Macy's might get incentives to stay downtown
By Catherine Lackner
In their quest to keep Macy's in downtown Miami, officials of the City of Miami and the Downtown Development Authority might offer incentives to help the retailer "redo its corporate offices," said land-use attorney Neisen Kasdin, a member of the authority.
Though Macy's officials have not announced plans to leave downtown, they have made it clear that they have concerns about street conditions and crime.
"Mayor [Manny] Diaz and I have met with Macy's on a number of occasions," Mr. Kasdin said at last week's authority meeting. "Short-term, they're concerned about having police presence and [street] cleanliness. Long-term, they would like an incentive package so they can redo their corporate offices," part of the company's 840,000-square-foot complex at 22 E. Flagler St.
The store opened as Burdines' in 1912.
After the meeting, Mr. Kasdin said an incentive amount hasn't been discussed and the negotiations are preliminary.
Mr. Kasdin is chairman of the authority's Economic Development Program Committee, which deals with retail issues.
In return for incentives, the city has some requirements for Macy's to fulfill, Mr. Kasdin said. "The mayor has insisted the store has to be redone so that it is appealing and more open to the street," he said.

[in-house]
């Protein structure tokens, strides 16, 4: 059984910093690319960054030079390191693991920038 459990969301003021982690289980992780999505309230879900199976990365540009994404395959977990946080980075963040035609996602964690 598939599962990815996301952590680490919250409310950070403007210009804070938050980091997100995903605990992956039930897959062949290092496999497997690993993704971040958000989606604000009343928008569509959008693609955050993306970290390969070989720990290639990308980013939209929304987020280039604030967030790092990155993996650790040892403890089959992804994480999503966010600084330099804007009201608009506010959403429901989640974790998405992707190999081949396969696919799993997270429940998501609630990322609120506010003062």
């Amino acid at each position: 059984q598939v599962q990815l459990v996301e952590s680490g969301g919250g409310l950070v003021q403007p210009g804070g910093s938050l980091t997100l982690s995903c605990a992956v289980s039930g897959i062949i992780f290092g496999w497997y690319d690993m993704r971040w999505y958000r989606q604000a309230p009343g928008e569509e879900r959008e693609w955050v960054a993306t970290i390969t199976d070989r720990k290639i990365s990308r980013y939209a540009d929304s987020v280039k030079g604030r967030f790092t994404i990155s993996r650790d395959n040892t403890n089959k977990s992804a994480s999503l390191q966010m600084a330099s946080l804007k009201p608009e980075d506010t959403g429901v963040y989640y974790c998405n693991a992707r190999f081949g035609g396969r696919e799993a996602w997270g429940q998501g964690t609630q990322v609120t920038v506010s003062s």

"They definitely need to take a look at their store," said Jose Goyanes, a downtown businessman who sits on the authority board. "I own the building across the street. [Macy's officials are] 100% correct that there are some problems downtown, but they need to take care of their store better. They are also at fault."
Plate-glass windows facing the street have been bricked over, resulting in blank walls at ground level. "They need to open up those windows," Mr. Goyanes said.
Mr. Kasdin said glass should be put back into the windows. "It's a security issue as well," he said. "The way it is now, there are fewer eyes on the street.
"Macy's has said their decision to upgrade will be based on their analysis of market conditions," Mr. Kasdin said.
Macy's is conducting demographic and market studies with information provided by the authority as well as from its own research, Mr. Kasdin said.
"We told them there is a potentially huge market downtown," he said. "There are residents downtown now, and the office market is as tight as it's ever been."
"It's going to take a lot to talk them into staying," said Scott Robins, a board member and downtown property owner.
Melissa Goff, Macy's vice president of public relations, said the ball is in the city's court.
"There is critical development work to be done in the city," she said. "We've expressed our concerns and are pleased that they struck a responsive chord with so many in the business community.
"Now we need the leadership of our elected officials, our capable DDA executive director and the chamber to develop a plan and then to make it happen."